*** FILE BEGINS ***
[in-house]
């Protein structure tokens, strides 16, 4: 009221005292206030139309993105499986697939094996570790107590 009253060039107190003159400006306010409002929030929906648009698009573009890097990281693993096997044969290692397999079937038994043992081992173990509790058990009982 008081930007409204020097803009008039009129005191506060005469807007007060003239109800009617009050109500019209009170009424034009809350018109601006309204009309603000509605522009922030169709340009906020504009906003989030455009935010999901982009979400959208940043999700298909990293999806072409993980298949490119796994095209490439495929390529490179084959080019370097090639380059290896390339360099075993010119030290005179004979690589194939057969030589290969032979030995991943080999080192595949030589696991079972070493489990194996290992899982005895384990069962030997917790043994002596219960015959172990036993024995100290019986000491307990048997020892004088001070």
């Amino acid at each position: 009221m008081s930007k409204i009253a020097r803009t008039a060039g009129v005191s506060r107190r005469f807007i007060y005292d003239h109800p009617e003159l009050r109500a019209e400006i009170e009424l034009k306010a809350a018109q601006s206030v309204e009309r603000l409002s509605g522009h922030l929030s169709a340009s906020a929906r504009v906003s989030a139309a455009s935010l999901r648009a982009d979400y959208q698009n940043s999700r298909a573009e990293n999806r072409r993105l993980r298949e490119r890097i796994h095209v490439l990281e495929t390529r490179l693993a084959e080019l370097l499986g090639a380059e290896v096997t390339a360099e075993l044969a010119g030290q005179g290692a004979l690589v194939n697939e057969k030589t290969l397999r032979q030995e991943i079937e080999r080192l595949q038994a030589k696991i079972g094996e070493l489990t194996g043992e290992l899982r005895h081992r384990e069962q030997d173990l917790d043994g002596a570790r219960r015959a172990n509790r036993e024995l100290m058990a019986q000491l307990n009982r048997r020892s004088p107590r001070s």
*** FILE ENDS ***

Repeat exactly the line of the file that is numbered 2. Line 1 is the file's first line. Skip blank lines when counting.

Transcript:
């Protein structure tokens, strides 16, 4: 009221005292206030139309993105499986697939094996570790107590 009253060039107190003159400006306010409002929030929906648009698009573009890097990281693993096997044969290692397999079937038994043992081992173990509790058990009982 008081930007409204020097803009008039009129005191506060005469807007007060003239109800009617009050109500019209009170009424034009809350018109601006309204009309603000509605522009922030169709340009906020504009906003989030455009935010999901982009979400959208940043999700298909990293999806072409993980298949490119796994095209490439495929390529490179084959080019370097090639380059290896390339360099075993010119030290005179004979690589194939057969030589290969032979030995991943080999080192595949030589696991079972070493489990194996290992899982005895384990069962030997917790043994002596219960015959172990036993024995100290019986000491307990048997020892004088001070």